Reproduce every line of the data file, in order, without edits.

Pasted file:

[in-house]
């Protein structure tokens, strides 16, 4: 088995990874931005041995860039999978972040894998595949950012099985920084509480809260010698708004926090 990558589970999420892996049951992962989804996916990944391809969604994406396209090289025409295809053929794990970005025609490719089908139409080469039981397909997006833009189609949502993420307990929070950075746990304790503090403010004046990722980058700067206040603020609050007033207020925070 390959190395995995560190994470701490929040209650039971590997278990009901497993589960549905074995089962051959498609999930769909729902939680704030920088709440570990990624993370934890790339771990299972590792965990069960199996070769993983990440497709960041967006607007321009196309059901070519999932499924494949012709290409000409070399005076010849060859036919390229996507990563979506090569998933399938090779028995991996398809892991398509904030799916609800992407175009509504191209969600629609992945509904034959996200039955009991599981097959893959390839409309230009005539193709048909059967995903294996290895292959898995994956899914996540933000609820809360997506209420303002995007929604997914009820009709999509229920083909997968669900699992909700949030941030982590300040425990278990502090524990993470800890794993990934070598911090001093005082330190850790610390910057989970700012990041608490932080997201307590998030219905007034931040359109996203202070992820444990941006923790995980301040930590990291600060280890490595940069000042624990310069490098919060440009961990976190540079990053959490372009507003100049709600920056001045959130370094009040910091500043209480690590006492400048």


[in-house]
């Protein structure tokens, strides 16, 4: 088995990874931005041995860039999978972040894998595949950012099985920084509480809260010698708004926090 990558589970999420892996049951992962989804996916990944391809969604994406396209090289025409295809053929794990970005025609490719089908139409080469039981397909997006833009189609949502993420307990929070950075746990304790503090403010004046990722980058700067206040603020609050007033207020925070 390959190395995995560190994470701490929040209650039971590997278990009901497993589960549905074995089962051959498609999930769909729902939680704030920088709440570990990624993370934890790339771990299972590792965990069960199996070769993983990440497709960041967006607007321009196309059901070519999932499924494949012709290409000409070399005076010849060859036919390229996507990563979506090569998933399938090779028995991996398809892991398509904030799916609800992407175009509504191209969600629609992945509904034959996200039955009991599981097959893959390839409309230009005539193709048909059967995903294996290895292959898995994956899914996540933000609820809360997506209420303002995007929604997914009820009709999509229920083909997968669900699992909700949030941030982590300040425990278990502090524990993470800890794993990934070598911090001093005082330190850790610390910057989970700012990041608490932080997201307590998030219905007034931040359109996203202070992820444990941006923790995980301040930590990291600060280890490595940069000042624990310069490098919060440009961990976190540079990053959490372009507003100049709600920056001045959130370094009040910091500043209480690590006492400048």